It was 2004 and the idea came to Christina Antonini, as so many brilliant ones do, at a Macaroni Grill in Edgewater. The tsunami had just hit Indonesia and Antonini and her fellow Girl Scouts wanted to do something to help.
The troop soon realized the complications of overseas philanthropy, so they thought they’d do something a bit closer to home. The idea born on that day—to build a thrift store for the Chrysalis House in Park Heights, a residential treatment facility for low-income women—just won Antonini the Gloria Barron Prize for Young Heroes.
“We contacted the Chrysalis House and they said they needed a shed,” Antonini says. “But that shed turned into a 1,700-square-foot thrift store, where the women can sell clothes and gain job skills.”
Just 12 years old at the time, Antonini led her troop in designing, fundraising, and building the $275,000 store, which features a resale store on the first level and a job-skills training center on the second.
The troop raised the money by selling imprinted bricks that would eventually be the boutique’s walls. The troop also contacted local companies, like Home Depot, which donated a $500 gift card toward the project.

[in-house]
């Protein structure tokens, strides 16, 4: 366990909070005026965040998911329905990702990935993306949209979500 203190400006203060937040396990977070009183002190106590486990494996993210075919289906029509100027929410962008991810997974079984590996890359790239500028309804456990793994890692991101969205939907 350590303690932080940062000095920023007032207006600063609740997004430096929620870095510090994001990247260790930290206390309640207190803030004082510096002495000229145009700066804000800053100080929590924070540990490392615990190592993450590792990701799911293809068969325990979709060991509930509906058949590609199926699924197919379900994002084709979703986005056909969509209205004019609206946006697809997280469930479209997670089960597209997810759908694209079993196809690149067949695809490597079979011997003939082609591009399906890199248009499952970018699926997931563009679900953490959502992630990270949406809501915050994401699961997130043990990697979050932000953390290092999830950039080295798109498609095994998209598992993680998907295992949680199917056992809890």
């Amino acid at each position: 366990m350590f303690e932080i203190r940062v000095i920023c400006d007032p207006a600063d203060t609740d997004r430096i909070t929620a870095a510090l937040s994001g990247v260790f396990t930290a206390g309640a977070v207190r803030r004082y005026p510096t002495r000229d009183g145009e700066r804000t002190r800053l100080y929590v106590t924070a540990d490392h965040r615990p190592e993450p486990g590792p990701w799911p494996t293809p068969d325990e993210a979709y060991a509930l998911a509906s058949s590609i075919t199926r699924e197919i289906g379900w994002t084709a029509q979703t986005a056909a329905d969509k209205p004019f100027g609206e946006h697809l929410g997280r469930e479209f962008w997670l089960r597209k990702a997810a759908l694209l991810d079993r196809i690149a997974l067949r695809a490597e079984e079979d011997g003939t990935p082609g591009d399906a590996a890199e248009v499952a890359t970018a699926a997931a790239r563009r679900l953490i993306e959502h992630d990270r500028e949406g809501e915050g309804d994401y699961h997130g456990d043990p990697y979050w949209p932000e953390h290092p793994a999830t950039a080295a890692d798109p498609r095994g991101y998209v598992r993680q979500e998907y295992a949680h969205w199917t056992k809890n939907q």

In addition, Antonini painted a mural on the inside of the boutique, which depicts the image of a caterpillar becoming a butterfly.
“I wanted to tell the story of someone coming from the dark side and then becoming a new person,” she says. “The last picture is a big butterfly flying away.”
The Butterfly Boutique opened in October 2010. The store is a place where people can donate gently used items and the women sell them back to the public. The income from the boutique supports the residents and the recovery program.
At the store’s grand opening—in front of donors, friends, family, and politicians—Antonini gave a speech about why they created the boutique.
“I told a story about one of the ladies in the house who got into drugs and ended up having two kids at age 18,” says Antonini, now 19. “I wanted to do this to help give women like her a second chance.”
This past fall, Antonini, along with 10 other national winners, was awarded the Barron Prize and $2,500 to apply to her education.
“I’ve always loved helping people,” says Antonini, who is now pursuing a nursing degree at Towson University. “I was shocked to win the prize. I felt grateful that someone noticed.”